|INTERACTIVE (Rate the Review)|
|Cinema Signal: Go! Original all the way.|
Sing Like an American Idol, Women's Edition
Everything You Need to Sing the Hits!
(Discounted Paperback (with CD) from Amazon)
What auteur Neill Blomkamp would have you believe in his distopian vision of Johannesburg, South Africa, is that a jagunda space ship came to earth some 20 plus years ago and lost the module that gave it navigational power, leaving it to hover over the city like a dirigible of doom.
At first, they expected a hostile attack, but it never came. Instead, Johannesburgers discovered an alien population within the craft, which they kindly transferred to a makeshift terrestrial area for their otherworldly visitors not unlike a Brazilian favela.
For all this time the aliens, designed by Image Engine of Canada from the Goliath beetle and which look like a cyborg experiment in an underwater metal shop, fought for survival, dreamed of their home planet, and procreated, with their mother ship in the sky over them like an inert protective shell, visually akin to the space ship in "Independence Day."
The aliens have no facility to speak English, though they understand it, as humans have learned to understand their sounds of clicks and beeps. The privately owned Multi-National United (MNU) company has been commissioned to keep order in the increasingly troublesome District, which it does with personnel tanks, planes, helicopters and a battery of weaponry.
Before tensions reach the breaking point, MNU decides to evict non-humans from District 9 and move them to a tented encampment miles away. All this background data is reported to us with news and interview footage by a collection of experts (rather stunningly by Sylvaine Strike as Dr. Katrina McKenzie) and with a running, into-the-camera narrative by Wikus van der Merwe (Sharlto Copley), the Afrikaaner appointed to head up the eviction operation through a process of nepotism.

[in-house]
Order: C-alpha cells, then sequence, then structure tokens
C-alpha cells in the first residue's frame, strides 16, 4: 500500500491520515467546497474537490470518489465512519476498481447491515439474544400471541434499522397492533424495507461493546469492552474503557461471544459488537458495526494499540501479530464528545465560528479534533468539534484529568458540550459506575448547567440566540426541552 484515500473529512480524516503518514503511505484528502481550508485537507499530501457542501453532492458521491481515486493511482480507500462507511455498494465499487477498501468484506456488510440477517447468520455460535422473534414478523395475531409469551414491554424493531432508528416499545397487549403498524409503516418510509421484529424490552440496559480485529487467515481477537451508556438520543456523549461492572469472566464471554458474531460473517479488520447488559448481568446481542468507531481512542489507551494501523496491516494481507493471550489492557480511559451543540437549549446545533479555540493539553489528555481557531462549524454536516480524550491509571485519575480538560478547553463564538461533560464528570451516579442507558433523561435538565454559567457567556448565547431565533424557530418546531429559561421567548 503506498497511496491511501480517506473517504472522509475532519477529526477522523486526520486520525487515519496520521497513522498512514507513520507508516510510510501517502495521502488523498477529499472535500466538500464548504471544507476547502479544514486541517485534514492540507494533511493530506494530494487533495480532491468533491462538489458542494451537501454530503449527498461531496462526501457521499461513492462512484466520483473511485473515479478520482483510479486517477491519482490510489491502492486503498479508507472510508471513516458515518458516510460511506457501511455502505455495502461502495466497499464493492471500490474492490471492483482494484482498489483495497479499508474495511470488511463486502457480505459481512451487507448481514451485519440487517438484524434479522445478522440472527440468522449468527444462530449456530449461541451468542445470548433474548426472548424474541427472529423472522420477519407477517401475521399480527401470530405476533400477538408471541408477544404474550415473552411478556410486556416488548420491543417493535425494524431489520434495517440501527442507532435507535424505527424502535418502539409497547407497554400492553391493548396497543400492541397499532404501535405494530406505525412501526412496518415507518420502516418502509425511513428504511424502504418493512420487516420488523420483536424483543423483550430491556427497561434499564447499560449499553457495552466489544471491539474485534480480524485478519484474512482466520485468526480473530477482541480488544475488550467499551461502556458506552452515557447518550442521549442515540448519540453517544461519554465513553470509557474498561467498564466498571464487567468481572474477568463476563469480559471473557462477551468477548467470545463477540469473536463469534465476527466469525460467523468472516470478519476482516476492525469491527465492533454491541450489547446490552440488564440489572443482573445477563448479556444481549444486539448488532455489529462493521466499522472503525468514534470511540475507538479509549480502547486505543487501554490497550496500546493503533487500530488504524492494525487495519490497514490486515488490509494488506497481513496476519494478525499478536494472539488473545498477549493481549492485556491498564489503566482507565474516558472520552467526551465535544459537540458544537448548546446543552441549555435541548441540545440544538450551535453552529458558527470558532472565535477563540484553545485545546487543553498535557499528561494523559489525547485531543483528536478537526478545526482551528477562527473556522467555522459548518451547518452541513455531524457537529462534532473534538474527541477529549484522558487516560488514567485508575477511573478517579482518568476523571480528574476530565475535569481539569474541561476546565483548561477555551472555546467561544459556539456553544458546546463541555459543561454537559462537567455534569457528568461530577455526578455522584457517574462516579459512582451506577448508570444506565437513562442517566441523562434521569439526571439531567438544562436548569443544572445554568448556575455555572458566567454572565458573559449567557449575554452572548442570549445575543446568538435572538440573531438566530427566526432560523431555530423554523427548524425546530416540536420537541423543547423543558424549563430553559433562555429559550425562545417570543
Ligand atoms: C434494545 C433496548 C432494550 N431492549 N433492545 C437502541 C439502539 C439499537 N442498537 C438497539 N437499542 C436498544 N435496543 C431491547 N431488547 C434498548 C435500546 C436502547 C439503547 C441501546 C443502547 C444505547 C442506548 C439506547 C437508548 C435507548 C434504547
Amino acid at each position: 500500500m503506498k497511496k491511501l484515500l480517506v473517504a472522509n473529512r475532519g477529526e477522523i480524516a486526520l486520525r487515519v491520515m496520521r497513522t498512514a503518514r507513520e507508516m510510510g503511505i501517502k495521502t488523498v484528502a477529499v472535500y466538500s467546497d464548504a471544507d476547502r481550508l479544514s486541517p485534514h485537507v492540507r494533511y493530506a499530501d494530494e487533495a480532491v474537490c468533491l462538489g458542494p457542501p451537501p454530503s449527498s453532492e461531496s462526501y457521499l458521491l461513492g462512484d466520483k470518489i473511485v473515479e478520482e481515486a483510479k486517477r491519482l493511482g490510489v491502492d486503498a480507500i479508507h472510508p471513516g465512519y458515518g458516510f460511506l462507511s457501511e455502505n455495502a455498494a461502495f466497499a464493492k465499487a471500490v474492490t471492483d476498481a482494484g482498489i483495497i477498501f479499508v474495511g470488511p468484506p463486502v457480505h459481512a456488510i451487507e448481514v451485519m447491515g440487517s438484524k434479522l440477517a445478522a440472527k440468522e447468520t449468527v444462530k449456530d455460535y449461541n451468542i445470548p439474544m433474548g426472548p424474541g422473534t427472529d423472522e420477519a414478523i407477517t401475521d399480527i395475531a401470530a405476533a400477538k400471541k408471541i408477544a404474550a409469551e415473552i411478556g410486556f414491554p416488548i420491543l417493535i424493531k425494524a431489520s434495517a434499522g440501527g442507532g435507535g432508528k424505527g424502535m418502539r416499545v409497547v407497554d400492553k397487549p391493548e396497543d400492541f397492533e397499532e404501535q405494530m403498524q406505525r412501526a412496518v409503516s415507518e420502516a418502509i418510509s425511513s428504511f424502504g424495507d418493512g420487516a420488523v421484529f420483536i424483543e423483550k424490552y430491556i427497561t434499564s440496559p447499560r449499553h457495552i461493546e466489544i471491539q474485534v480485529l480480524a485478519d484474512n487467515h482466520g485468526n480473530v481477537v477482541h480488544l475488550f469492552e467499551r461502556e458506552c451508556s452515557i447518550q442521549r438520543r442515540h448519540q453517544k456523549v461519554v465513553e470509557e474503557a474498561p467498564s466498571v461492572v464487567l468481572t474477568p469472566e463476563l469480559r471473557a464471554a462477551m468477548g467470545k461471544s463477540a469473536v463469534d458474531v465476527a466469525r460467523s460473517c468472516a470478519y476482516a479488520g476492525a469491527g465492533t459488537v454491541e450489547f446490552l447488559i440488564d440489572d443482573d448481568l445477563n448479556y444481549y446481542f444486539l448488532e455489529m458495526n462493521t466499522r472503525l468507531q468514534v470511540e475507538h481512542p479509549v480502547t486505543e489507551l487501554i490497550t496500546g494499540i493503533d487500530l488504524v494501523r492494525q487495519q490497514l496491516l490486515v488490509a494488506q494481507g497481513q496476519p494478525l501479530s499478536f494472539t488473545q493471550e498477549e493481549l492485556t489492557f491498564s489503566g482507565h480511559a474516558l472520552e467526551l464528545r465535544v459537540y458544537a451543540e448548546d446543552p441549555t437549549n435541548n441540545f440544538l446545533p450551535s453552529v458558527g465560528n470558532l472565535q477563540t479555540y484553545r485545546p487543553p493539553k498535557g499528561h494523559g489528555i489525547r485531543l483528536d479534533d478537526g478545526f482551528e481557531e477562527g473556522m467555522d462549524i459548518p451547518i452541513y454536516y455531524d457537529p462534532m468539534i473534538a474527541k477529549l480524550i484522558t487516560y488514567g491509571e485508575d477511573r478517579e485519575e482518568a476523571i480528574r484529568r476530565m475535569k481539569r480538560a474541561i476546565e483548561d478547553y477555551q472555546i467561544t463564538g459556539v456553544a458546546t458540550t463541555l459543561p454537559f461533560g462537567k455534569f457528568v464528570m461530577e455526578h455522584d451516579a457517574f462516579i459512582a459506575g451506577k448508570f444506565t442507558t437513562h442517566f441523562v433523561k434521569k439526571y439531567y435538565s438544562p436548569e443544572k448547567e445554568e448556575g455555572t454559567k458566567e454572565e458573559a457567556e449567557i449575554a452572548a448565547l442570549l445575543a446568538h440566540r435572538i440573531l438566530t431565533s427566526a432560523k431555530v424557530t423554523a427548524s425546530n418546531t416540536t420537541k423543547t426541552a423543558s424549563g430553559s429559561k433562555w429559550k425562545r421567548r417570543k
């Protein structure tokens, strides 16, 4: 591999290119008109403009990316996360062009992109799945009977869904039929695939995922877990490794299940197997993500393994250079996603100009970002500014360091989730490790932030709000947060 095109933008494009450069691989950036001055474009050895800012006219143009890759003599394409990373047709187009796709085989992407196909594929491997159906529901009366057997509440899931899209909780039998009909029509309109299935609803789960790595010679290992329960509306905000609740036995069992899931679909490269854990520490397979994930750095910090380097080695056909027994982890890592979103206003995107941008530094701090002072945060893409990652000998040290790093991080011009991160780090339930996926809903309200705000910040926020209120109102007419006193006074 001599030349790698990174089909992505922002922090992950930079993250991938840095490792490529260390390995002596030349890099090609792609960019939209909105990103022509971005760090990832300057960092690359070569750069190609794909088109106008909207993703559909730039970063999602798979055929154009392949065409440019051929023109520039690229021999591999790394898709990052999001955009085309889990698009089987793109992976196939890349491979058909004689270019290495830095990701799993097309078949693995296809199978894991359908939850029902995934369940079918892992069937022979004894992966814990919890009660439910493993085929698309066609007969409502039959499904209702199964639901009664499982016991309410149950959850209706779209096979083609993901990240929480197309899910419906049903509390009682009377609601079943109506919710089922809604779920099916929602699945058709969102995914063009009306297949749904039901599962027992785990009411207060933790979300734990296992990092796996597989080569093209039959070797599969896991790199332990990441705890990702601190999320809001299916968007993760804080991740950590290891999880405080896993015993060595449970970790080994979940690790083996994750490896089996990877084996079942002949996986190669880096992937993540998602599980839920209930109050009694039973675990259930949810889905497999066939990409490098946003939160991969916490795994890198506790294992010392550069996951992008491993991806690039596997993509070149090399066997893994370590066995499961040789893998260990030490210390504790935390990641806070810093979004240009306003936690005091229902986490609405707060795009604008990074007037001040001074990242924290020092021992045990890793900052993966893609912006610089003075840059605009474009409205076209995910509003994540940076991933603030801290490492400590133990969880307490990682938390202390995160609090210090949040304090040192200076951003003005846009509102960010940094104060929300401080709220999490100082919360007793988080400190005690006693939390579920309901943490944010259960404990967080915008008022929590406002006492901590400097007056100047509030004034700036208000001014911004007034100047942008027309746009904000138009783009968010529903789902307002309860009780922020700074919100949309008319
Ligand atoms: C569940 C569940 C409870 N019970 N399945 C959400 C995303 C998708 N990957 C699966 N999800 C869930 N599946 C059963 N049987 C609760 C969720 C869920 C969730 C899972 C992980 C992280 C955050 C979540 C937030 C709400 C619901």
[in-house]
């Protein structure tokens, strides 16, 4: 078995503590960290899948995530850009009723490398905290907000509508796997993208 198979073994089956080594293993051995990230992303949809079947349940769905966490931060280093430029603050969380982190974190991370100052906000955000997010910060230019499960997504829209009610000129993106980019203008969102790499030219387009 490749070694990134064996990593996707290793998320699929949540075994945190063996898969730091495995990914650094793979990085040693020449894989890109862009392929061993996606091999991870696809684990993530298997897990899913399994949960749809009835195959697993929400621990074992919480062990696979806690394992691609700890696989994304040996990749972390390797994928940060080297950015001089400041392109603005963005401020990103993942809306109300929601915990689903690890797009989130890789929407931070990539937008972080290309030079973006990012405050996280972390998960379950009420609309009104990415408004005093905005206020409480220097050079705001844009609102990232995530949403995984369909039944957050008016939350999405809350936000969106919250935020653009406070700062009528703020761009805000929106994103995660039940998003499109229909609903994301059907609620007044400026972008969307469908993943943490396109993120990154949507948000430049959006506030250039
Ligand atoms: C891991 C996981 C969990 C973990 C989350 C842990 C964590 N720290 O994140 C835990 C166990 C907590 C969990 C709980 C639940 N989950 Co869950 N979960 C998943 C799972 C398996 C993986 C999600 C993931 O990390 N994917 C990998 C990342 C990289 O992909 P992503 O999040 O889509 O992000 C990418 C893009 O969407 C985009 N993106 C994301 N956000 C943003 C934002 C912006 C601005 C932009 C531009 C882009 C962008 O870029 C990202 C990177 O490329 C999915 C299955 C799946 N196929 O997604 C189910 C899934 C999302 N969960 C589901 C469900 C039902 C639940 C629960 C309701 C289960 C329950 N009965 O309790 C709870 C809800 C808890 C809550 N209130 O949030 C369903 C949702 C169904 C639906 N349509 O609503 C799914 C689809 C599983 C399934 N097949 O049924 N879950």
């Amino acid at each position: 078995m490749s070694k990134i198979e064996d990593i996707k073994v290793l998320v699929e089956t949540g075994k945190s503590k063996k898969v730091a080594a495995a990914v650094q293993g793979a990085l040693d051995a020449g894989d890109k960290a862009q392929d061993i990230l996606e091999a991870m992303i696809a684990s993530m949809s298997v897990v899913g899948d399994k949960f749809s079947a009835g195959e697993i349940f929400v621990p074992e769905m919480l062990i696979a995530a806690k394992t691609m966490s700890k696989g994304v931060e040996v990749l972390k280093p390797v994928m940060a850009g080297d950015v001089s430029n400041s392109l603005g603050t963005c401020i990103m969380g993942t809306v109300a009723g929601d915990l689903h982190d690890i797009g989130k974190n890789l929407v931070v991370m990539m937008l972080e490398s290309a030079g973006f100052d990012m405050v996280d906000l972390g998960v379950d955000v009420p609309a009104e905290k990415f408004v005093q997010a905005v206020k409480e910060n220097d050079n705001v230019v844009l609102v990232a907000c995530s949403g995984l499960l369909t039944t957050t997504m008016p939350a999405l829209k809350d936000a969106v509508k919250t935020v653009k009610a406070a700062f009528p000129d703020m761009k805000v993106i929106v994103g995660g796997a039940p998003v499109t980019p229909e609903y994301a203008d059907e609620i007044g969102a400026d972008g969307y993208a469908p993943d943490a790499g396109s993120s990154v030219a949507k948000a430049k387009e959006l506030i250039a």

Playing it for the news cameras, Wikus shows a denial of danger easily confused with blind courage. The man is naive, daft or smugly brave as he charges up to the doors of the shacks like a census taker on steroids, his mouth going a mile a minute dealing with all manner of unexpected reaction from the aliens. But his foppish enthusiasm doesn't allow him to see or understand exactly what he's stirring up and how he's stumbling into a trouble pot the likes of which will change his self-aggrandizing, obstinately-peachy speech like a spit shine losing its shine in cattle muck.
He will be disowned by his company, his wife, his friends. MNU will unleash its deadliest forces against him, and all he'll have left are the cat food sellers and a singularly decent and intelligent Prawn father with a genius young son who have something everyone's been looking for for years. Oh, and one more thing. Wikus will become prized all over again for his sudden ability to fire the alien weapons.
The basis of the action is a great achievement of style and concept but it owes almost everything to a number of predecessors. "Independence Day," for one; The subjective video camera presence and breathless pace of "Cloverfield," and its forerunner, "The Blair Witch Project" for two others. David Cronenberg's "The Fly" fits in for another reason. But for all the debt to films that Blomkamp may owe, he's given us an original.
The satire is pronounced; the irony is finely cut; the humor is rich and organic; the horrific is plenty slimy; and, the kick in the guts to human nature is properly disturbing. The writing and direction is a superb realization of all that plus all the technical challenges of sci-fi action and destruction. Small wonder that a filmmaker like Peter Jackson ("Lord of the Rings") made such an exciting piece of work possible with financial backing.
~~ Jules Brenner